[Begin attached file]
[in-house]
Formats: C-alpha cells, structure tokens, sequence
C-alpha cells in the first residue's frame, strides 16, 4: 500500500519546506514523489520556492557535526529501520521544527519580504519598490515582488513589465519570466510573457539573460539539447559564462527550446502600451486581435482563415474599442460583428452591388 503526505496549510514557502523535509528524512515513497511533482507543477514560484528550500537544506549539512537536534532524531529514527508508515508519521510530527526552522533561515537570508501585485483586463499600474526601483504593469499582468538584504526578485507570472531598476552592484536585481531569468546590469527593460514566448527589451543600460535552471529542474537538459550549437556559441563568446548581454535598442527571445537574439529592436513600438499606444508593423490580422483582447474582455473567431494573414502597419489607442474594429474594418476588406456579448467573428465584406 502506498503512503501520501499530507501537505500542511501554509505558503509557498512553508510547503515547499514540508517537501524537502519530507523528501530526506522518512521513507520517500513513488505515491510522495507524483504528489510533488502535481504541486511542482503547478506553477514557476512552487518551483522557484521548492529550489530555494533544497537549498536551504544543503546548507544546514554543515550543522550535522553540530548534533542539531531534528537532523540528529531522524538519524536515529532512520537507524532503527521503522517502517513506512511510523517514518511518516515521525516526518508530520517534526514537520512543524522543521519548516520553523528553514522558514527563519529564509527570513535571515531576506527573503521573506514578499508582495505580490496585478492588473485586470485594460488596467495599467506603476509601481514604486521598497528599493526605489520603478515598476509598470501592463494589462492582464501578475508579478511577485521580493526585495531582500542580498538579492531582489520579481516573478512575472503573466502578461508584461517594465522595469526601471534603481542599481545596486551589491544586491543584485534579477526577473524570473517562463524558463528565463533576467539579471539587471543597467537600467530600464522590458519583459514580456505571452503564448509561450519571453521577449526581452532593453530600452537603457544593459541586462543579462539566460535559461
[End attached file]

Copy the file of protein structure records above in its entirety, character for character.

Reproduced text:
[in-house]
Formats: C-alpha cells, structure tokens, sequence
C-alpha cells in the first residue's frame, strides 16, 4: 500500500519546506514523489520556492557535526529501520521544527519580504519598490515582488513589465519570466510573457539573460539539447559564462527550446502600451486581435482563415474599442460583428452591388 503526505496549510514557502523535509528524512515513497511533482507543477514560484528550500537544506549539512537536534532524531529514527508508515508519521510530527526552522533561515537570508501585485483586463499600474526601483504593469499582468538584504526578485507570472531598476552592484536585481531569468546590469527593460514566448527589451543600460535552471529542474537538459550549437556559441563568446548581454535598442527571445537574439529592436513600438499606444508593423490580422483582447474582455473567431494573414502597419489607442474594429474594418476588406456579448467573428465584406 502506498503512503501520501499530507501537505500542511501554509505558503509557498512553508510547503515547499514540508517537501524537502519530507523528501530526506522518512521513507520517500513513488505515491510522495507524483504528489510533488502535481504541486511542482503547478506553477514557476512552487518551483522557484521548492529550489530555494533544497537549498536551504544543503546548507544546514554543515550543522550535522553540530548534533542539531531534528537532523540528529531522524538519524536515529532512520537507524532503527521503522517502517513506512511510523517514518511518516515521525516526518508530520517534526514537520512543524522543521519548516520553523528553514522558514527563519529564509527570513535571515531576506527573503521573506514578499508582495505580490496585478492588473485586470485594460488596467495599467506603476509601481514604486521598497528599493526605489520603478515598476509598470501592463494589462492582464501578475508579478511577485521580493526585495531582500542580498538579492531582489520579481516573478512575472503573466502578461508584461517594465522595469526601471534603481542599481545596486551589491544586491543584485534579477526577473524570473517562463524558463528565463533576467539579471539587471543597467537600467530600464522590458519583459514580456505571452503564448509561450519571453521577449526581452532593453530600452537603457544593459541586462543579462539566460535559461